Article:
I was shocked (though, I suppose, not surprised) when the Supreme Court overturned Roe v Wade. Over the past few weeks I’ve been reading opinion pieces for people in favor of the decision, trying to understand why people view this as a moral victory. While I don’t believe in objective morality, and I definitely don’t think we should defend or justify cultural decisions by looking to plant and animal examples (we’ll get to animals next week), abortion and related reproductive strategies that terminate pregnancies early are incredibly common and widespread across various taxonomic groups. In the context of natural history, abortion is a reproductive and life history strategy, not a moral choice. In the end, it doesn’t matter whether this is a moral or an ecological decision, so long as it is up to the mother to decide.

More on abortion in the natural world

Terminating seeds for dispersal

A few years ago, I was with a group of kids collecting large amounts of sugar maple samaras (those paired winged fruits) to throw off a bridge. One of the students noticed that in each pair of samaras, one of the samaras was missing a seed. The pattern held for virtually all pairs of samaras indicating that this was a strategy and not a defect. It turns out that while both seeds begin to develop, only one seed reaches maturity while the other is quickly terminated by the parent plant (yes, botanists describe this as behavior, connoting an active process).

Each pair of maple fruits is shed by the tree as a single unit. The offset weight distribution of the lopsided samaras helps throw off their trajectory, sending the seeds careening farther away from the parent plant than if it was evenly balanced. Here a full half of the fertilized embryos on a sugar maple are sacrificed to carry the other seed farther from the parent plant.

Female (left) and male (right) flowers on a sugar maple (Centennial Woods)
Twin sugar maple samaras freshly fallen (Underwood Property, South Burlington)

In the wind-dispersed tropical tree, Indian rosewood (Dalbergia sissoo), seeds may compete for energy resources in fruits with numerous fertilized embryos. The first embryos within the fruit to be fertilized (these are near the tip of the fruit), produce a hormone that aborts embryos near the base of the fruit. In rosewood fruits with fewer developing seeds, competition is lower and the hormone is not released. Fruits with fewer seeds also disperse farther from the parent plant (source). Again we see the process of aborting seeds as an active adaptation for seed dispersal.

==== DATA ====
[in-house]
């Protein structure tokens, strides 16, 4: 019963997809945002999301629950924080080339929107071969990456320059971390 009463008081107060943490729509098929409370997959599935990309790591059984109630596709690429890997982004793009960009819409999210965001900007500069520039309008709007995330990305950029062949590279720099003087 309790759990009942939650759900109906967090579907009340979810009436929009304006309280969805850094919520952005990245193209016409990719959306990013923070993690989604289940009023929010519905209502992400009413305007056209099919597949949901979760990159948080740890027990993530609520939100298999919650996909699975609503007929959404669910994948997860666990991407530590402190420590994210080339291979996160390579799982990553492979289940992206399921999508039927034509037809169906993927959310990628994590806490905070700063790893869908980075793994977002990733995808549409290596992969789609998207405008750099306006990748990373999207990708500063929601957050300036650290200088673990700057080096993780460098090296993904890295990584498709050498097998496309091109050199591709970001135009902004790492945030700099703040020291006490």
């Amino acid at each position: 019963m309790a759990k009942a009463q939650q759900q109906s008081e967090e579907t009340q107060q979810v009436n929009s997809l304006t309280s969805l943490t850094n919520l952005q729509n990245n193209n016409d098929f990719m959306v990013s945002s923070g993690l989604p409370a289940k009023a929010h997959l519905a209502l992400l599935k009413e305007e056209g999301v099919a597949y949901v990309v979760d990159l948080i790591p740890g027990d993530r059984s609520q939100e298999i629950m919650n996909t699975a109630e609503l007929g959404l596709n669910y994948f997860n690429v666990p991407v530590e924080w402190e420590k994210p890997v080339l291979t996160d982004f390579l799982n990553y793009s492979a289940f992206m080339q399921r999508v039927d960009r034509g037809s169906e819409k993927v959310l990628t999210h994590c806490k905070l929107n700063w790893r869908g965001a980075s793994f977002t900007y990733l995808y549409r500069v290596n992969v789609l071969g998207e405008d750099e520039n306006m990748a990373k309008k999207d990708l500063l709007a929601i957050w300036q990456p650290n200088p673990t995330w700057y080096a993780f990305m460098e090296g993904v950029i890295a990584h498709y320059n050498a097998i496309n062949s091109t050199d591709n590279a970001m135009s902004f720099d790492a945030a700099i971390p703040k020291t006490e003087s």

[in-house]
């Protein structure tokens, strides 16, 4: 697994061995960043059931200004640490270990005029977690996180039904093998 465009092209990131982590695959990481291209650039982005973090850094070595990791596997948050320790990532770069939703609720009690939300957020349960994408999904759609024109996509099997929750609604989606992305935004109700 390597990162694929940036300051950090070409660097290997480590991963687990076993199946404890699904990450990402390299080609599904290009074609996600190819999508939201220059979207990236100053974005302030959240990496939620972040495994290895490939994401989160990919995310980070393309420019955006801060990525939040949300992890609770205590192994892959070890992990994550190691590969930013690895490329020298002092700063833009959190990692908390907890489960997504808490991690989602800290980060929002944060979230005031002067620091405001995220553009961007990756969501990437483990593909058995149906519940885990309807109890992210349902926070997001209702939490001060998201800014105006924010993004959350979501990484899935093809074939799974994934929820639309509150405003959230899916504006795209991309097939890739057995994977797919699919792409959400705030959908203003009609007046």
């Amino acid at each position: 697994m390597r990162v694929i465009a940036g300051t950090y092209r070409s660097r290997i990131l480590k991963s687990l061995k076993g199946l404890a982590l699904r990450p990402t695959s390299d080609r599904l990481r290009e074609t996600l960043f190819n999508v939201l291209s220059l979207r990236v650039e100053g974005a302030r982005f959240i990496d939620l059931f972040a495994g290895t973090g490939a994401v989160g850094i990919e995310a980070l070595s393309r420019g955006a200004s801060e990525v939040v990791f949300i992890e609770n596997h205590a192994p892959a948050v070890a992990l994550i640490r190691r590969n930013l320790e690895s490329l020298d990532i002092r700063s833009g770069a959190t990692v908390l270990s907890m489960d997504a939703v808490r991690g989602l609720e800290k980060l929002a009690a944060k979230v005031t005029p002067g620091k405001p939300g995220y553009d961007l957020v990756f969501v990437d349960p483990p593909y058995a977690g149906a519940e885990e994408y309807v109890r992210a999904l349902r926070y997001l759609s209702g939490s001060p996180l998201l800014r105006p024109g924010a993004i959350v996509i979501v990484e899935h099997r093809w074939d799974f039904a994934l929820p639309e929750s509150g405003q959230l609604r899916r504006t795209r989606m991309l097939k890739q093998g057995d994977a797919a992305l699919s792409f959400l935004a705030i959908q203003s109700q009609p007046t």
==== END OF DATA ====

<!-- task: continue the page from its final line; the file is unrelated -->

Seed abortion and environmental stress

Inside the female part of a plant (the pistil) lies one or more unfertilized embryos. In order to develop into a seed, the embryo must fuse with a sperm cell (released by a pollen grain). The stigma (the sticky tip of the pistil) is a sort of gatekeeper, rejecting pollen from other species and, in species that require cross-pollination, the stigma even rejects pollen from the same individual plant. If the pistil gives the pollen the green light (a biochemical signal), the pollen grain releases sperm with the hope that they might fertilize an embryo.

While a female flamingo might be able to judge the health of a male by looking at their plumage (source), the stigma can’t tell much more than the compatibility of the pollen grain. The plant risks wasting energy developing seeds doomed to fail (due to genetic defects). This is particularly risky for female plants who then bear the energetic burden of “raising” the young.

Aborting seeds can also function to increase the overall survivability of a plant’s seed crop by sacrificing some seeds as a sort of false advertisement to potential predators. Say a plant aborts 50% of its seeds. This would mean that 50% of the seeds encountered by foraging seed predators (like finches or mice) will be a waste of predator’s time and energy, which ultimately deters future predation on the seeds. These aborted seeds may be genetically inferior (e.g. self-fertilized seeds: source).

A procession of bright red aphids sucking sap from a sunflower (Backyard, Burlington)

For some species, when the fruit is parasitized, the whole fruit may be terminated and shed early rather than just the seeds. Commercial sunflower (Helianthus annuus) is occasionally parasitized by broomrape plants (Orobanche spp.). Parasitized sunflowers have smaller flower heads, lower oil production, and aborted seed heads than healthy flower heads. The plant effectively shunts resources away from an infected part of the platn. The same thing occurs in barberry (Berberis vulgaris). Shrubs parasitized by the specialist fruit fly, Rhagoletis meigenii, can lose up to 100% of their young. However, if a barberry aborts most of its seeds when it is first parasitized, the plant can successfully produced a crop (source)

Dangling racemes of common barberry with bright red berries (Essex Dam)

The consistent theme here is that reproduction is always a cost, and a cost that must be weighed by females against the other background essentials of growth, maintenance, defense, that also require energy, nutrients, and time. 

More on the topic

Digging all this natural history content?

Become a monthly supporter on Patreon.

Be sure to check the archives for back issues.
And shoot me an email if you have an idea for a future blog post, newsletter issue, or podcast episode!

Support Crow’s Path

Subscribe to the Newsletter

STAY CONNECTED, LEARN NATURAL HISTORY